Godzilla Immortalized in Pinstripes


(JUN NAGATA/Rafu Shimpo)

In this photo from 2006, Hideki Matsui hits a line drive against the Los Angeles Angels of Anaheim. On Wednesday, Nov. 4 of this year, Matsui won the World Series MVP while batting .615 for the series.(JUN NAGATA/Rafu Shimpo)


Rafu Sports Editor


Crowds cheered, church bells rang and streams of paper rained down on Broadway Friday as the New York Yankees celebrated their 27th World Series baseball championship with a parade through Lower Manhattan.

Vincent Rogner, an 18-year-old senior at a Catholic high school in Queens, skipped classes Friday with some friends to attend the parade.

“I’m a die-hard Yankees fan,” he said. “I love the intensity.”

Rogner said his favorite part of the last game of the series against the Philadelphia Phillies was when Hideki Matsui hit a home run.

Seven years ago, in his first game as a New York Yankee, Matsui hit his first MLB home run, a grand slam—a loud roaring announcement that Godzilla had found his way to American shores to cause destruction with his bat.

In what might have been his last game as a New York Yankee Wednesday night, Matsui completely ravaged the city of Philadelphia with that same bat, going a triple shy of the cycle and leaving an indelible mark on the most storied franchise in baseball with a record-tying performance that single handily lifted the Yankees to their second title of the decade.

“This is what I came over here for, to win a championship,” he said. “Winning the championship means everything to me…I can say this is the best moment of my life.”

Matsui, a three-time regular season MVP for the Yomuiri Giants and one time Japan Series MVP, be­came the first Japanese-born player to win the World Series MVP.

“As the first Japanese to win an MVP in the World Series, this is a great accomplishment for Matsui and will have a huge impact,” said former San Francisco Giants pitcher Masanori Murakami, the first Japanese player to play in the Major Leagues, who watched at his Tokyo home.

Matsui tied the World Series record for RBI in a game (6) set by Yankee second baseman Bobby Richardson in 1960. He finished the Series hitting .615 with an astronomical 2.207 OPS (on-base plus slugging percentage) and had eight RBI and three home runs.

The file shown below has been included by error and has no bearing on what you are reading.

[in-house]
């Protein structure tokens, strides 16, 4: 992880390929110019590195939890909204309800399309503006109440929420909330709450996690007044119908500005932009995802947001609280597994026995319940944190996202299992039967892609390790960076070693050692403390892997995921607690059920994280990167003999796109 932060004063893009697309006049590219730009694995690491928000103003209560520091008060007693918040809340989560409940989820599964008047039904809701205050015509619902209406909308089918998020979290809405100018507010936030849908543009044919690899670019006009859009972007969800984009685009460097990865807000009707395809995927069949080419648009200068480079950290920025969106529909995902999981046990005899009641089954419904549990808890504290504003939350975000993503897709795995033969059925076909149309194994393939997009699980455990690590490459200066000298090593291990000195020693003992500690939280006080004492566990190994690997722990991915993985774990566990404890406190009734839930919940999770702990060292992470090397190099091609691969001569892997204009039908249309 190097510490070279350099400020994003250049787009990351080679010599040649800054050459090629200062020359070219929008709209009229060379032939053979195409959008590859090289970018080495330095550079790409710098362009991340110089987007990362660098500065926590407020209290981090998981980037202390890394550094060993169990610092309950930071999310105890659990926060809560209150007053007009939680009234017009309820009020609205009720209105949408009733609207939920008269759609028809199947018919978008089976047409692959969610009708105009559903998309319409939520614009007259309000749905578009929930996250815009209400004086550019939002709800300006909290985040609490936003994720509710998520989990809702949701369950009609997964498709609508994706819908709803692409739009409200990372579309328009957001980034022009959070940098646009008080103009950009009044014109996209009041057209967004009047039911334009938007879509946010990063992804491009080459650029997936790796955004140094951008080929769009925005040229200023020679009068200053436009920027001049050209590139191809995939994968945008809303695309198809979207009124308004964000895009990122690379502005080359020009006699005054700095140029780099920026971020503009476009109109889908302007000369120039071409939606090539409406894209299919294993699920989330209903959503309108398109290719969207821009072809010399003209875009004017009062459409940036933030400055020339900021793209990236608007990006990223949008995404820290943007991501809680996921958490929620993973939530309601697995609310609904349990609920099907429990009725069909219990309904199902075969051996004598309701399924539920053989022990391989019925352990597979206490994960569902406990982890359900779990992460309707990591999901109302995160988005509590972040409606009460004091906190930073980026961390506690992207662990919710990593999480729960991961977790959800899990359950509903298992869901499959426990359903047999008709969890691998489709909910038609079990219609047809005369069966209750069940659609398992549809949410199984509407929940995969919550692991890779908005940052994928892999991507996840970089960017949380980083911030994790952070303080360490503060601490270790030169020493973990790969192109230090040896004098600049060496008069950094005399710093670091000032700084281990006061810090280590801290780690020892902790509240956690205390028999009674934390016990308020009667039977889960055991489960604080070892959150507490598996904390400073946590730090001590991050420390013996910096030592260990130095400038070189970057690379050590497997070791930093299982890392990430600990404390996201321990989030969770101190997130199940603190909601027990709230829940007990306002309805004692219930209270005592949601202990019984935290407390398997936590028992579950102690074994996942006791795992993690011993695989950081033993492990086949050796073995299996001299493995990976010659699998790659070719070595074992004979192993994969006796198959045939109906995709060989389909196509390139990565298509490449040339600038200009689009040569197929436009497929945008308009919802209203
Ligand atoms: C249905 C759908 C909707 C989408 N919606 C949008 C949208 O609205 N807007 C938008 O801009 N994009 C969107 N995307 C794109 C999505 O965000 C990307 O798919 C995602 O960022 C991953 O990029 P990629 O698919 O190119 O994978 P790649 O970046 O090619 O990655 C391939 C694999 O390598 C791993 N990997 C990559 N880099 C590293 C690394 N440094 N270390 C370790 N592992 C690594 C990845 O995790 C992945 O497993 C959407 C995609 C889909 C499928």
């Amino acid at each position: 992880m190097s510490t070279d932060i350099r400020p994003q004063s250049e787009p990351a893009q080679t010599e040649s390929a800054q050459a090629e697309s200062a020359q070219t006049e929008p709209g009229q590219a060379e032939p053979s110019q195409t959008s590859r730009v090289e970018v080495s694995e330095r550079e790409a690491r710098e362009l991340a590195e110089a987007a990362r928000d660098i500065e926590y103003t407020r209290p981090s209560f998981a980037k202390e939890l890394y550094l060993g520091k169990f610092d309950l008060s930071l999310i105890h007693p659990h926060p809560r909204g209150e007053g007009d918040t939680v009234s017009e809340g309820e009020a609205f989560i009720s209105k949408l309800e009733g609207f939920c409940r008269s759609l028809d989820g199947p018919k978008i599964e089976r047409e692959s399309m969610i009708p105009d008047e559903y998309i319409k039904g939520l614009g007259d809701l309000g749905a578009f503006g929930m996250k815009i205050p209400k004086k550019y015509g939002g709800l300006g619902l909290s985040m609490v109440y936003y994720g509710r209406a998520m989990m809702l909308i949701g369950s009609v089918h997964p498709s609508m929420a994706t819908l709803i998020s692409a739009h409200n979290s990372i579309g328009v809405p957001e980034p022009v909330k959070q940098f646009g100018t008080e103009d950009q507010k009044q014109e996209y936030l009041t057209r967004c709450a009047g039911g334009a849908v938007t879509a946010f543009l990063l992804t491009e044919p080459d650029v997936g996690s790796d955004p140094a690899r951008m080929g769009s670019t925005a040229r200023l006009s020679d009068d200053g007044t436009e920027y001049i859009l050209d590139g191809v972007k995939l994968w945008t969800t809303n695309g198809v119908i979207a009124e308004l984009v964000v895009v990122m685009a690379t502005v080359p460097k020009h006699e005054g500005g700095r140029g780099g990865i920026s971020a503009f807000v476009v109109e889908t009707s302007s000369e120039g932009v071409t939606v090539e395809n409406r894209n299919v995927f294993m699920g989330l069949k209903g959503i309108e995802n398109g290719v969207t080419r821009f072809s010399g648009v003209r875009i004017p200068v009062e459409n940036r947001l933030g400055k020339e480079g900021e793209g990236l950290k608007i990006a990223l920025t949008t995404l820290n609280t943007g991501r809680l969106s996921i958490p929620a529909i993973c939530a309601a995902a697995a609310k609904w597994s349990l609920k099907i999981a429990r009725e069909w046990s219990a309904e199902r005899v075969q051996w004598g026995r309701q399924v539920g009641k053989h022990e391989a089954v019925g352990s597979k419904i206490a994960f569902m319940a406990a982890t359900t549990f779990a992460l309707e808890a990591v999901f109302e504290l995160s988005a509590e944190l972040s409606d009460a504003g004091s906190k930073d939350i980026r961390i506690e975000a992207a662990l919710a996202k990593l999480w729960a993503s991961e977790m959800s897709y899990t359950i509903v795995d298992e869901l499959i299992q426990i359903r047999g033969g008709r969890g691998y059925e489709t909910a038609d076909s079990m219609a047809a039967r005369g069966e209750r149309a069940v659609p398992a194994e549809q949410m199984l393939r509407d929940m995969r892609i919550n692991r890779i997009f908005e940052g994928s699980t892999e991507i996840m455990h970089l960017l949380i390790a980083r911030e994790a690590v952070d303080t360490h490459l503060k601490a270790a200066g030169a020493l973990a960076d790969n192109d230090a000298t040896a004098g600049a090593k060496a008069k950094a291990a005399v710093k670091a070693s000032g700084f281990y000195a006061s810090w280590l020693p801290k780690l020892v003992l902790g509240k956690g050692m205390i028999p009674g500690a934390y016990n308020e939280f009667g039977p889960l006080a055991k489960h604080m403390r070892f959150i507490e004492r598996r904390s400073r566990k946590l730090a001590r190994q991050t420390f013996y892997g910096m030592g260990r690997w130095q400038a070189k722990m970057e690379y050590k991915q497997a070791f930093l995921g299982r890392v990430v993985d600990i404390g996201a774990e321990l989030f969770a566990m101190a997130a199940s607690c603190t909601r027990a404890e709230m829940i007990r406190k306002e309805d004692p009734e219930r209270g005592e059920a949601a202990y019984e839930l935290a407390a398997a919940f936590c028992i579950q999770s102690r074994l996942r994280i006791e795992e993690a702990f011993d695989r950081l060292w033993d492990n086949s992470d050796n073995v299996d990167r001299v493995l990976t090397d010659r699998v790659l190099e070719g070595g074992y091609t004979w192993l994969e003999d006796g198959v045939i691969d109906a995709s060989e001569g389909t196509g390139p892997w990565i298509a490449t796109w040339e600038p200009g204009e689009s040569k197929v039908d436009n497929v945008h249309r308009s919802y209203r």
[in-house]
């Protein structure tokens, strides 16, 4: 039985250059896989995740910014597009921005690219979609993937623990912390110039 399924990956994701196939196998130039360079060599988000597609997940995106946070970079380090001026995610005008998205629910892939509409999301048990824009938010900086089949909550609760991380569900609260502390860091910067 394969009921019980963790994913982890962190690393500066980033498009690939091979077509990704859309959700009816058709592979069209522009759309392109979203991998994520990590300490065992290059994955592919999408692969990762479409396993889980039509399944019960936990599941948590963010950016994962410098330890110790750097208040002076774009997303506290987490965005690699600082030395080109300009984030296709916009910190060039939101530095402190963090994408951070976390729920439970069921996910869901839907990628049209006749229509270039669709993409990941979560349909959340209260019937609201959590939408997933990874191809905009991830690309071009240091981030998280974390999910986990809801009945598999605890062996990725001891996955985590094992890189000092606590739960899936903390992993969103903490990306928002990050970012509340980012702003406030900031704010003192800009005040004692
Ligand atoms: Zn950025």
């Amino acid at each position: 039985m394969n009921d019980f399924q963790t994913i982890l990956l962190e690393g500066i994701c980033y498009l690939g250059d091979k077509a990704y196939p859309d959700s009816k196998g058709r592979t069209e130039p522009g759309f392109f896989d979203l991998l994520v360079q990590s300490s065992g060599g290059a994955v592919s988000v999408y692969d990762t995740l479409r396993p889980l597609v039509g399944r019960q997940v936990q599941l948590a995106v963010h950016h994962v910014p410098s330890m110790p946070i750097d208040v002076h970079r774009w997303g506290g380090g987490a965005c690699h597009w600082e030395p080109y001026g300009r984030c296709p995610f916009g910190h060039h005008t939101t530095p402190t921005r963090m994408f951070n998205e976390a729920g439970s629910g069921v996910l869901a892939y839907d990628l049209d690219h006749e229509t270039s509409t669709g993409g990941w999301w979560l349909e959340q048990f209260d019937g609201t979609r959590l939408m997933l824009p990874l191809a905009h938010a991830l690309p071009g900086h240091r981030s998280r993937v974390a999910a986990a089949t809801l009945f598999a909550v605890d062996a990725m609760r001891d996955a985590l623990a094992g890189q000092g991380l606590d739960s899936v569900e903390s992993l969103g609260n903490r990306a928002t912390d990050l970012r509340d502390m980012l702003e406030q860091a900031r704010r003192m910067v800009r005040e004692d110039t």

He punished the Phillies for pitching around the Yankees’ $252 million man, Alex Rodriguez, who led the Yankees in the playoffs with a .365 average, six homers, 18 RBIs, 15 runs and 12 walks.

Matsui had a higher average than Mr. Yankee, Derek Jeter, who batted .407, hit safely in all six games and just missed tying the record for most hits in a six-game World Series. And he proved far more valuable than the $180 million off-season acquisition of Mark Teixiera who had a miserable post-season batting .180.

In fact, we can even go back in time to some of the greatest Yankees ever to emphasize what an amazing Series Godzilla had. Matsui had more RBIs in the 2009 World Series than Babe Ruth had in any one of his 10 World Series appearances. Matsui hit more homeruns in this series than Joe Dimaggio hit in any of his 10 appearances in the fall classic. In addition, Matsui’s .615 average set a record for the highest batting average for a six game set in a World Series matchup.

And he did all of this in 13 at-bats. Because of his DH-only status this year, Matsui was consigned to be a pinch-hitter for the three games in Philly. Not that it mattered much. In those three plate appearances, he went 2-3 with a solo shot.

But more so than the number was the timeliness of his hits. In game 2, his solo homer gave the Bronx Bombers the lead for good, while his two-run homer and two-run single in game 6 powered the Yanks to a 4-1 lead and eventual victory. He basically won two of the four games for the Yanks with his bat.

Perhaps the history books, at least for this one Series, will simply drop the “zilla” from his moniker when retelling his divine work behind the plate.

And yet, with champagne still bubbling all around, Matsui, whose four-year $52 million contract expired following Mariano Rivera’s final pitch Wednesday night, fielded questions about his immediate future with the newly crowned Yankees.

“I have no idea right now,” he said with a smile through his interpreter. “I hope (to return).”

With GM Brian Cashman making no secret of wanting to get younger overall, while also acknowl­edging a possible need to spread the use of the DH spot around, as a 35-year-old free agent with a pair of surgically restructured knees that kept him from playing the field the entire season, Matsui’s future in pinstripes is anything but certain.

But his clutch bat and World Series MVP, coupled with perhaps his best year that saw him bat .274 with 28 home runs and 90 RBIs, as well as his rep as a clubhouse guy and model Yankee will make what was once thought to be a foregone conclusion, an extremely difficult decision.

Regardless if he remains a Yankee or not, one thing is clear in any language whether it be English, Japanese or New Yorker, Matsui will forever been immortalized in the halls of Yankees lore.

—Additional reporting by Associated Press


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